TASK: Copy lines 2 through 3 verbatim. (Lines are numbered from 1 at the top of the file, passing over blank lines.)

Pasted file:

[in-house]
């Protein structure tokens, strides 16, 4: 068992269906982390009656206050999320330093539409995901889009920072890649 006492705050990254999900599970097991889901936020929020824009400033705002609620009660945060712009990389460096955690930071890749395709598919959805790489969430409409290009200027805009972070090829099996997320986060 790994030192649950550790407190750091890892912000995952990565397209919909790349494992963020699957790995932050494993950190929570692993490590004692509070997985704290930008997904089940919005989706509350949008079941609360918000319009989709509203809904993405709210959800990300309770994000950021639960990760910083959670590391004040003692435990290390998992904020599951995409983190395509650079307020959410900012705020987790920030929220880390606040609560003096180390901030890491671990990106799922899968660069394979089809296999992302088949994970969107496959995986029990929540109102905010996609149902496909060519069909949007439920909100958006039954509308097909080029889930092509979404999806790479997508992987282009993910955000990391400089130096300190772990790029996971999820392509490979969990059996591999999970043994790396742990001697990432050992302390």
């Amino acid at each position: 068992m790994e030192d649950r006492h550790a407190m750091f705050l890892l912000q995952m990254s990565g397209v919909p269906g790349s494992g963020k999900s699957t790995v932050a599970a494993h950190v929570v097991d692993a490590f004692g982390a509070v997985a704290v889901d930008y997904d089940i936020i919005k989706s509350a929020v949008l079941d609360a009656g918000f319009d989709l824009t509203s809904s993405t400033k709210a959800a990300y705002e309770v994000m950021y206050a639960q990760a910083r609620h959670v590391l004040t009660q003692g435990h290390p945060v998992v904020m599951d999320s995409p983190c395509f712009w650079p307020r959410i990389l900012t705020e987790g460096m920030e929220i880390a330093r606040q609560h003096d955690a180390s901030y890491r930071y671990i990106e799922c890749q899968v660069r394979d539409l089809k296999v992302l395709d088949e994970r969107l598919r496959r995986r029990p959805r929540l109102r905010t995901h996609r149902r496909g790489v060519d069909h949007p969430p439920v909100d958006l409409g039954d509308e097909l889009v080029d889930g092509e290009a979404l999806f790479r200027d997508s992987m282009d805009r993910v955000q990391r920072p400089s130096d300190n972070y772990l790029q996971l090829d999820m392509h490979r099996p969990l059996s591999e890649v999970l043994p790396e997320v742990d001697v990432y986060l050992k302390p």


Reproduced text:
């Protein structure tokens, strides 16, 4: 068992269906982390009656206050999320330093539409995901889009920072890649 006492705050990254999900599970097991889901936020929020824009400033705002609620009660945060712009990389460096955690930071890749395709598919959805790489969430409409290009200027805009972070090829099996997320986060 790994030192649950550790407190750091890892912000995952990565397209919909790349494992963020699957790995932050494993950190929570692993490590004692509070997985704290930008997904089940919005989706509350949008079941609360918000319009989709509203809904993405709210959800990300309770994000950021639960990760910083959670590391004040003692435990290390998992904020599951995409983190395509650079307020959410900012705020987790920030929220880390606040609560003096180390901030890491671990990106799922899968660069394979089809296999992302088949994970969107496959995986029990929540109102905010996609149902496909060519069909949007439920909100958006039954509308097909080029889930092509979404999806790479997508992987282009993910955000990391400089130096300190772990790029996971999820392509490979969990059996591999999970043994790396742990001697990432050992302390």
């Amino acid at each position: 068992m790994e030192d649950r006492h550790a407190m750091f705050l890892l912000q995952m990254s990565g397209v919909p269906g790349s494992g963020k999900s699957t790995v932050a599970a494993h950190v929570v097991d692993a490590f004692g982390a509070v997985a704290v889901d930008y997904d089940i936020i919005k989706s509350a929020v949008l079941d609360a009656g918000f319009d989709l824009t509203s809904s993405t400033k709210a959800a990300y705002e309770v994000m950021y206050a639960q990760a910083r609620h959670v590391l004040t009660q003692g435990h290390p945060v998992v904020m599951d999320s995409p983190c395509f712009w650079p307020r959410i990389l900012t705020e987790g460096m920030e929220i880390a330093r606040q609560h003096d955690a180390s901030y890491r930071y671990i990106e799922c890749q899968v660069r394979d539409l089809k296999v992302l395709d088949e994970r969107l598919r496959r995986r029990p959805r929540l109102r905010t995901h996609r149902r496909g790489v060519d069909h949007p969430p439920v909100d958006l409409g039954d509308e097909l889009v080029d889930g092509e290009a979404l999806f790479r200027d997508s992987m282009d805009r993910v955000q990391r920072p400089s130096d300190n972070y772990l790029q996971l090829d999820m392509h490979r099996p969990l059996s591999e890649v999970l043994p790396e997320v742990d001697v990432y986060l050992k302390p």